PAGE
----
When talking IoT and digital connectivity to a data management professional, especially the sales variety just watch the body language. For them it means data centres, hybrid cloud, virtual machines, hyper-converged systems, in short, revenue. For most consumers, though, Internet of Things is still science fiction, except that when you stop to think of it, it’s already happening, as recent news articles about self-driving cars is proving. Personally, I’m still wondering why, in 2016, we are only just getting round to making a refrigerator talk when Arthur C Clarke and Stanley Kubrick teased me with Hiltons in space, cool looking space clippers, Moon habitation and manned flight to Jupiter in their epic 1968 science fiction film 2001: A Spaces Odyssey.
OK, so maybe Sci Fi writers of the period couldn’t have predicted events such as the 1973 oil crisis, the fall of the Soviet Empire, Pan-Am’s bankruptcy, AGW (Anthropogenic Global Warming) and so on, or maybe they could but thought better of it. The fact is, smartphone owners are only just getting used to their favourite health app textually suggesting they take the stairs instead of the lift. We are still at that stage where we would probably freak out if the fridge called us up in supermarket to say that, you’re out of milk and butter, and as you’re at the Dairy counter, you’d better take some more.
The thing is, while most consumers are trying to grasp the concept of health Apps verbally engaging them – imagine the scene, “Dave, should you really be putting cream in your coffee? You haven’t achieved any goals recently – the data industry is upgrading its infrastructure – cue for a discreet plug – and shrewd marketeers are researching ways of monetizing some very insightful data, data protection laws permitting.
OK, so maybe it’s because I didn’t get my trip in a super space clipper, yet, but, while I get Smart TVs, when I read the hype around some other digitally connected appliances I can’t help being dubious. Plus on top of that and perhaps because I work in a data management and globalization strategy environment, I have no illusions about how Marketeers use the valuable insight gained from cozy chats in front of a semi-intelligent but perfectly receptive TV.
There’s a whole new industry developing to cover the Zettabytes of global data available today, an industry offering data management, collection, transmission, storage and analysis solutions. Take Amazon as an example. What started as a simple online retail business, in 1994, morphed into a completely independent, self-sufficient, sector-disrupting supply chain offering everything from Prime TV, fresh fruit & vegetables, vinyl records to cloud services and data management facilities (I’ll skip the space travel bit). And you know what? I can perfectly live with the thought of Amazon, plus a few select others, retrieving my data but I balk at the thought of Facebook doing the same! Irrational, isn’t it? Well no, I can handle Amazon’s redundant Ad suggestions based on items I purchased recently because, even if they have categorized me by purchase type, wallet, Geo location etc., I have something to show for it, whereas with Facebook, well read on.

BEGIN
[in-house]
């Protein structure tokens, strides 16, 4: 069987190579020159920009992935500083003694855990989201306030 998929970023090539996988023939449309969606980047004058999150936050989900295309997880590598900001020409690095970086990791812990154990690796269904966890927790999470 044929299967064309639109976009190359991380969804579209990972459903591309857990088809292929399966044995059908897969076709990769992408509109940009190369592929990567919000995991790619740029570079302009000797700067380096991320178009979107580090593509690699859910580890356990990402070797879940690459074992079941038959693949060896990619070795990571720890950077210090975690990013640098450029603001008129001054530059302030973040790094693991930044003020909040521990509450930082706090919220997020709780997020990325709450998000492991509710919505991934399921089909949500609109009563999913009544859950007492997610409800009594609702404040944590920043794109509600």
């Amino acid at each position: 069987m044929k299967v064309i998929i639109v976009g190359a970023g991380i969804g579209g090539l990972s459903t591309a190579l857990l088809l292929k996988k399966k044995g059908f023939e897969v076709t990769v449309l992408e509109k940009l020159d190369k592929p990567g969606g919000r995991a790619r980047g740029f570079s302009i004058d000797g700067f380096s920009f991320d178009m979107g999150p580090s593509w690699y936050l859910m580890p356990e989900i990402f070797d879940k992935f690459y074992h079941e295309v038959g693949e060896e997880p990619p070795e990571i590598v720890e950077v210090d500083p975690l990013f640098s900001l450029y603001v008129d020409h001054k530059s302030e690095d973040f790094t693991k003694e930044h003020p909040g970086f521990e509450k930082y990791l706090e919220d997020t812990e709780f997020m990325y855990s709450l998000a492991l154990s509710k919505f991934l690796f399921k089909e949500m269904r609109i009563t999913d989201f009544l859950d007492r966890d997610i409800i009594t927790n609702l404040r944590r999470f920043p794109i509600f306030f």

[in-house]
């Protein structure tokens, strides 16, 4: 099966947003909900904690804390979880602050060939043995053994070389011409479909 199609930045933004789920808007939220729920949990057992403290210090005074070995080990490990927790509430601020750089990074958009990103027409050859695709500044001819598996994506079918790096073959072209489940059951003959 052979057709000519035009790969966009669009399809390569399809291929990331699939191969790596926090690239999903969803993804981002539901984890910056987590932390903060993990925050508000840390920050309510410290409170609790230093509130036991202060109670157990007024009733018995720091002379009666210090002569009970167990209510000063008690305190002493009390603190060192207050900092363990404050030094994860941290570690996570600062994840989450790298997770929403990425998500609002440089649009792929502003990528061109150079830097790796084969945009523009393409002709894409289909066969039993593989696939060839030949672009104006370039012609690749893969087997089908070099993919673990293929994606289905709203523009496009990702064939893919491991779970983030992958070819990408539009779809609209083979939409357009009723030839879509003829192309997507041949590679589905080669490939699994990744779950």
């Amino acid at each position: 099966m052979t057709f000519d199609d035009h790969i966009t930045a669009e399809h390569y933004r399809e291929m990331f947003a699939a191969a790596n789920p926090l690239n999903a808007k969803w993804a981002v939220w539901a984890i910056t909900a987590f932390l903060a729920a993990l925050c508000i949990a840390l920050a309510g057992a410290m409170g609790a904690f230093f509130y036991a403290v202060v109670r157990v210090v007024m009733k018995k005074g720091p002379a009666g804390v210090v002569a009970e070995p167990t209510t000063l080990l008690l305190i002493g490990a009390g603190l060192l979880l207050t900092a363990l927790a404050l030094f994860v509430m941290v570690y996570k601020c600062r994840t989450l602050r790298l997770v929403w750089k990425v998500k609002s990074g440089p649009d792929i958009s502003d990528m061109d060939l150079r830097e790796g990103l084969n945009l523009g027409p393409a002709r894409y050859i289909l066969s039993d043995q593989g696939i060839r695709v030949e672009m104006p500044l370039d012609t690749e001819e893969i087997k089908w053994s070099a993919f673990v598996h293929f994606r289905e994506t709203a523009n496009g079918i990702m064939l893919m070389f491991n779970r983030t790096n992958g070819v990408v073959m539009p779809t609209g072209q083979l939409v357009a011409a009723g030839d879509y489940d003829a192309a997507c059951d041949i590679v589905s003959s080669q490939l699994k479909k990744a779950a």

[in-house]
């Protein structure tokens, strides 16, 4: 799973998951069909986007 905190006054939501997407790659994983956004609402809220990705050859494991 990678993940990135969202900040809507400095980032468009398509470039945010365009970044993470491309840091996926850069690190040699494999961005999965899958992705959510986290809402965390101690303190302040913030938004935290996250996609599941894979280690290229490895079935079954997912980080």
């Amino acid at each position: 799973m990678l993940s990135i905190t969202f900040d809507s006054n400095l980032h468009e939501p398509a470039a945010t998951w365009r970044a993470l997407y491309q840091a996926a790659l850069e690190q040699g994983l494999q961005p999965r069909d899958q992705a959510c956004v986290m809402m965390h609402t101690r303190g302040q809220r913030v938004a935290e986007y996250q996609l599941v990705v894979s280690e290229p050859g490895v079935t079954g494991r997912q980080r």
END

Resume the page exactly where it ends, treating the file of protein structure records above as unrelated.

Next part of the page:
Still have doubts how clever minds quickly find ways to monetize an activity? Think about this next time you’re looking at those carefully engineered Ads that appear on the right of favourite social media webpage, before you even click “Post”. If sharp minds could create high-frequency, nano-second algorithmic trading and disrupt the Stock Market just imagine what some equally sharp mind could think of to bring advertising to you via your digitally connected e-devices. Soon high-frequency nano-second adverts will be punctuating, real-time, communications between the fridge and your smartphone, offering you special promotions on selected products at the milk counter you just walked past. Surprised? Well you shouldn’t be, product packagings have RFID chips containing data fed in by the producer. Imagine the scene: a shopper with a smartphone and a certain App installed on it walks past a specific product, the product’s RFID chip alerts the smartphone App and a “Take two, Pay one” e-coupon pops up on your smartphone screen, clever, huh?… Extreme Couponing just changed playing field.